100 Best Albums of the '90s

From Moby to Nirvana, the records that defined a decade

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R.E.M., 'Automatic for the People'

18. R.E.M., 'Automatic for the People'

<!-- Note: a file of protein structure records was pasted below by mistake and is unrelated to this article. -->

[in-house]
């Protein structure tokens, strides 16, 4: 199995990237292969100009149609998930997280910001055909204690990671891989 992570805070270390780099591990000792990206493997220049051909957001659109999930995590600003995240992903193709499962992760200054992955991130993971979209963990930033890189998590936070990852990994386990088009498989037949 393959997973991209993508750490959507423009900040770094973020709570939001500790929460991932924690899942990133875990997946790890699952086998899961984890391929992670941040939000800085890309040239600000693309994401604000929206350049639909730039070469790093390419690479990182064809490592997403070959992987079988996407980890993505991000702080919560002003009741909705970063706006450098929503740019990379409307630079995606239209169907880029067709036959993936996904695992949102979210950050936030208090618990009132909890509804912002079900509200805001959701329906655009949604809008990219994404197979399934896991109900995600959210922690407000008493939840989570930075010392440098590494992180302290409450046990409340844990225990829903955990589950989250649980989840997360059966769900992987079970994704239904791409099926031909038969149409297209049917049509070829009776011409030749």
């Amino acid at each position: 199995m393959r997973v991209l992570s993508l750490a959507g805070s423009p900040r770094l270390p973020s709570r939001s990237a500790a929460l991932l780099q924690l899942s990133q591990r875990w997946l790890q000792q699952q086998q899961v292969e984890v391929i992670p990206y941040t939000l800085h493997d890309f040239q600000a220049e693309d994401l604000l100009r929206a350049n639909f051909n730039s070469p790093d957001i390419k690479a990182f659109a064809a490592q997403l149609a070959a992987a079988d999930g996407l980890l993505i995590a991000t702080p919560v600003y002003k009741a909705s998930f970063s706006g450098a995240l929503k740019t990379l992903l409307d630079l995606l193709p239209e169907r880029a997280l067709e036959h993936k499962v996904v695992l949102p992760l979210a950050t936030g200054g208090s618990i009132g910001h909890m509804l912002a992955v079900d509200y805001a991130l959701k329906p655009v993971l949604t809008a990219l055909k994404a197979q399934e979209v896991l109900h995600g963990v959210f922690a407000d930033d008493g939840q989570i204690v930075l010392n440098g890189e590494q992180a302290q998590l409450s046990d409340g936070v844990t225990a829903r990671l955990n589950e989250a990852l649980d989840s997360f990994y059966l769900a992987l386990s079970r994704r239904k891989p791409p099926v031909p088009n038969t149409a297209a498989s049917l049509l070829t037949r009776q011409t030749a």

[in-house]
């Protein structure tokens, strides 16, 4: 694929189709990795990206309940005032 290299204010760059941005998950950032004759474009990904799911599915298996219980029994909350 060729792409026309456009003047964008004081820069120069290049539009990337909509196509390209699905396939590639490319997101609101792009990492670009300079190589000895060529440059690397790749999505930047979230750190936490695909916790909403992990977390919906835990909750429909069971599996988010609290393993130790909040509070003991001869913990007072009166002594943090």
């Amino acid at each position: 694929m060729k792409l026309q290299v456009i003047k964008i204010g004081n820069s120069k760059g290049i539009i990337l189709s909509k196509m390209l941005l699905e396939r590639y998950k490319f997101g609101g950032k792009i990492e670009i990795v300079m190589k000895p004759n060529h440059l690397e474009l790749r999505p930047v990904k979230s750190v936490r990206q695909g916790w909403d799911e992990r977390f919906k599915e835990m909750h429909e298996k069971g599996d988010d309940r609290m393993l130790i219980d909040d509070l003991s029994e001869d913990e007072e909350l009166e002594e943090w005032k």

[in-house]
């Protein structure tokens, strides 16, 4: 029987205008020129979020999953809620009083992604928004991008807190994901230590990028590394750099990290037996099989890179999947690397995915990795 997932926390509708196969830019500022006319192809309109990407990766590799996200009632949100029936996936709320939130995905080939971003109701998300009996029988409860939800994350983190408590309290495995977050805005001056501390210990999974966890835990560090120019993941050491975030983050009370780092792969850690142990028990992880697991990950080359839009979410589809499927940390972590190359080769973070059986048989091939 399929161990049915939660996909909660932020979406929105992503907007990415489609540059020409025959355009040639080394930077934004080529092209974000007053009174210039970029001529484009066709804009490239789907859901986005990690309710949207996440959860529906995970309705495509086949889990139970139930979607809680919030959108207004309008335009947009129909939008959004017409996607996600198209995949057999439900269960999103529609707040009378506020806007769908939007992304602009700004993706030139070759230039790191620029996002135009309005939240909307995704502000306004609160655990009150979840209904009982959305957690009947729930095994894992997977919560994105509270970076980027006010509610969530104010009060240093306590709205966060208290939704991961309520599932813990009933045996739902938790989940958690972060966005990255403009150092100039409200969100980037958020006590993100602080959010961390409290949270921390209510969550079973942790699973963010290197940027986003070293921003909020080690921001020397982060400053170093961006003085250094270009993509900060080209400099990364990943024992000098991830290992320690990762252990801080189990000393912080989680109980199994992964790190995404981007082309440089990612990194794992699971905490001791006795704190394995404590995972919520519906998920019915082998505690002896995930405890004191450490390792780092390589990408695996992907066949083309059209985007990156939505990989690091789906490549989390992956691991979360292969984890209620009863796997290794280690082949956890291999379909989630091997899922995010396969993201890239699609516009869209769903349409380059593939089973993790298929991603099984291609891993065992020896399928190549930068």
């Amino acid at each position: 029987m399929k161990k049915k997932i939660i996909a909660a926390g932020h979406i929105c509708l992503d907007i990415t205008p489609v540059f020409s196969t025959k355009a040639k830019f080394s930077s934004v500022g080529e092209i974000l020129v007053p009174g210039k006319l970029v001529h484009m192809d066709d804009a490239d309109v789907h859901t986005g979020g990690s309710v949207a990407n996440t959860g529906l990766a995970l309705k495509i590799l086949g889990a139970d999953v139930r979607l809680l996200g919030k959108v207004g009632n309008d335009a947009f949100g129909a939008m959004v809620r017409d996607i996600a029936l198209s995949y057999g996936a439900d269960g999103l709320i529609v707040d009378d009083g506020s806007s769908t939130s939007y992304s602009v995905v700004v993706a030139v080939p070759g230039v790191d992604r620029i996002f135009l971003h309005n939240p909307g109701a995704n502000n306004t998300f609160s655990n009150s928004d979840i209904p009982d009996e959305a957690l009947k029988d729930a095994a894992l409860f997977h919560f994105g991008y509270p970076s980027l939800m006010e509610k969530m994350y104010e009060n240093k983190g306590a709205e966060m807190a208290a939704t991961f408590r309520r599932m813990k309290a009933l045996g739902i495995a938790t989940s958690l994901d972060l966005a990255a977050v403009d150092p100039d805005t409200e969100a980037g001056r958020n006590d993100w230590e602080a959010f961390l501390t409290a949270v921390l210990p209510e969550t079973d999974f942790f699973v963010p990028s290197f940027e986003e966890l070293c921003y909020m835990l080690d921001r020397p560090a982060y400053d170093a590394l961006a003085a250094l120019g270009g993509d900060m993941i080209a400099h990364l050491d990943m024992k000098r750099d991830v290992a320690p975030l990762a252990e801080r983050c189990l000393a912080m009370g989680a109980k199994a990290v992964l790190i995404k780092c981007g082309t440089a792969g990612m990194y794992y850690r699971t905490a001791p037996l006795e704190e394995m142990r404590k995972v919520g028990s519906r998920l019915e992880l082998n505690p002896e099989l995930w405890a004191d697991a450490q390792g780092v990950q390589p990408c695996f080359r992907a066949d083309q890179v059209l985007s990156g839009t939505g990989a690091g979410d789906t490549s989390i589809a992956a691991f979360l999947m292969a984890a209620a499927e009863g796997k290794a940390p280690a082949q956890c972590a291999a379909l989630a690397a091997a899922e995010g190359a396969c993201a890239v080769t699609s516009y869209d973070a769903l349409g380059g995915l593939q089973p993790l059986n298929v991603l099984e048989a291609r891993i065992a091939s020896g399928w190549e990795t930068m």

Named after a slogan used in an Athens, Georgia, soul-food restaurant, Automatic for the People is a feast of Southern Gothic pop, combining the gossamer intricacies of the Beach Boys' Pet Sounds and the singalong wallop of the Beatles' Abbey Road. The weirdness is warm and playful — "Star Me Kitten," a delicious homage to 10cc's "I'm Not in Love"; "Man on the Moon," Michael Stipe's buoyant tribute to the late comedian Andy Kaufman — and torch songs such as the Stax-with-strings jewel "Everybody Hurts" glow with hard-won optimism. At the height of alt-rock, former undergrounders R.E.M. tried to show that melody could be heavy too — and, in the process, made one of the finest American pop albums of the decade.

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